For the past few years, Amgen has been asserting patents in a litigation against Sanofi and Regeneron Pharmaceuticals in the District of Delaware to prevent them from selling Praluent® (alirocumab), a biologic that competes with Amgen’s Repatha® (evolucumab). Both products are monoclonal antibodies that target PCSK9 to lower the levels of LDL cholesterol in the blood. In March 2016, after a jury trial found the asserted claims of the patents-in-suit valid. (The defendants had previously stipulated to infringement.) Amgen then moved for a permanent injunction to enjoin the defendants’ from selling Praluent®, and Judge Robinson heard evidence and argument on Amgen’s motion later in March 2016.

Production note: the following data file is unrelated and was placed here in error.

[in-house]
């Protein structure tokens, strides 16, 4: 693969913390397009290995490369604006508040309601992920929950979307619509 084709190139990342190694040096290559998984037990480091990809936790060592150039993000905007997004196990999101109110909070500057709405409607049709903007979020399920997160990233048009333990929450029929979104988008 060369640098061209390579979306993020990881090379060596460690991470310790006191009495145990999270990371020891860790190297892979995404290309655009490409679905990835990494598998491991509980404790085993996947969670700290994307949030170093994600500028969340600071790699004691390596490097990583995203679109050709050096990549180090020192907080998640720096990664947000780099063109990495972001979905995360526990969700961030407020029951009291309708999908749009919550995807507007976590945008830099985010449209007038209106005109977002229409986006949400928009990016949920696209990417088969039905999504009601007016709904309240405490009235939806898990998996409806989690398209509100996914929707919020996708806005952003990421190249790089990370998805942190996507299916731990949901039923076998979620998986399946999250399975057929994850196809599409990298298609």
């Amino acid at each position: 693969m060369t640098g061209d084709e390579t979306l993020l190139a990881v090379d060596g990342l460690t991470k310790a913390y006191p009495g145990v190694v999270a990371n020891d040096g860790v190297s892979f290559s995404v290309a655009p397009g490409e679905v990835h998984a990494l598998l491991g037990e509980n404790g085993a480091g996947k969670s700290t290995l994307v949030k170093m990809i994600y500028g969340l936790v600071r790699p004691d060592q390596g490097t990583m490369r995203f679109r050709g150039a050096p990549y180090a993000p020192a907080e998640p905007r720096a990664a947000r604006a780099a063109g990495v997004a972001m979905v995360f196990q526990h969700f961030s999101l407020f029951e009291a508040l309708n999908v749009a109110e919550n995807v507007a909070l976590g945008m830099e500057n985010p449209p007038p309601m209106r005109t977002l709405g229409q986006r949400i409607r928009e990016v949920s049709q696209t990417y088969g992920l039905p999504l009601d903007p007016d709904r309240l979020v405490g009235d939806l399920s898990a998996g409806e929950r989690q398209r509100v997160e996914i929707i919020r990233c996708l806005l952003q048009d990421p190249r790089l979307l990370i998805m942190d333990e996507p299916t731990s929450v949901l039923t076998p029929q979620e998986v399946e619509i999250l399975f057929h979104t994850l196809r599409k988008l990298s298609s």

Today, Judge Robinson granted Amgen’s motion. In issuing the permanent injunction, the Court found that the Amgen had demonstrated that it is suffering irreparable harm from the sale of Praluent® and that money damages are inadequate to remedy that harm. The balance of hardship factor was found to be neutral, while the public interest factor was found to weigh in favor of the defendants. The Court’s order indicates that it will delay the imposition of the injunction for thirty days “to allow defendants the opportunity to appeal and request expedited review of this ruling by the Federal Circuit, and/or to encourage the parties to reach an appropriate business resolution.”